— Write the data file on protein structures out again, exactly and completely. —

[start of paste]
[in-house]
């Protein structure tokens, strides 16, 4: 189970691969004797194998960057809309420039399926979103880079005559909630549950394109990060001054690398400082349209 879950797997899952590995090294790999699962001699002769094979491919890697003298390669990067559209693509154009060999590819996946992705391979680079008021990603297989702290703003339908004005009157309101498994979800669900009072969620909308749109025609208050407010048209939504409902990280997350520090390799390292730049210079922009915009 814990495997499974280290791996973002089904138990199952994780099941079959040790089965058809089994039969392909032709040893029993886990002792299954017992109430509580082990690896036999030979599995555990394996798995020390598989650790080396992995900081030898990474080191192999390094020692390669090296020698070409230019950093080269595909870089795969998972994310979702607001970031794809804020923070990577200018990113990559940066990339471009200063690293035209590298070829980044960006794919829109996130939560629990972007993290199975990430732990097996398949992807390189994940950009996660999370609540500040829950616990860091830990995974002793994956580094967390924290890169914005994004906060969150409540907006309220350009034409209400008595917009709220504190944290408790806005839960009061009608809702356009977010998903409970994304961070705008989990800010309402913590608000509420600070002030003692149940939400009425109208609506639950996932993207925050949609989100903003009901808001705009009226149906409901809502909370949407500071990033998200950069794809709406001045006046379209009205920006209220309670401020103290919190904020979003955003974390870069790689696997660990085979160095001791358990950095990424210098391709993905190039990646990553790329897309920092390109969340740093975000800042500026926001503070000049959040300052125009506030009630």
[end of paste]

[in-house]
């Protein structure tokens, strides 16, 4: 189970691969004797194998960057809309420039399926979103880079005559909630549950394109990060001054690398400082349209 879950797997899952590995090294790999699962001699002769094979491919890697003298390669990067559209693509154009060999590819996946992705391979680079008021990603297989702290703003339908004005009157309101498994979800669900009072969620909308749109025609208050407010048209939504409902990280997350520090390799390292730049210079922009915009 814990495997499974280290791996973002089904138990199952994780099941079959040790089965058809089994039969392909032709040893029993886990002792299954017992109430509580082990690896036999030979599995555990394996798995020390598989650790080396992995900081030898990474080191192999390094020692390669090296020698070409230019950093080269595909870089795969998972994310979702607001970031794809804020923070990577200018990113990559940066990339471009200063690293035209590298070829980044960006794919829109996130939560629990972007993290199975990430732990097996398949992807390189994940950009996660999370609540500040829950616990860091830990995974002793994956580094967390924290890169914005994004906060969150409540907006309220350009034409209400008595917009709220504190944290408790806005839960009061009608809702356009977010998903409970994304961070705008989990800010309402913590608000509420600070002030003692149940939400009425109208609506639950996932993207925050949609989100903003009901808001705009009226149906409901809502909370949407500071990033998200950069794809709406001045006046379209009205920006209220309670401020103290919190904020979003955003974390870069790689696997660990085979160095001791358990950095990424210098391709993905190039990646990553790329897309920092390109969340740093975000800042500026926001503070000049959040300052125009506030009630």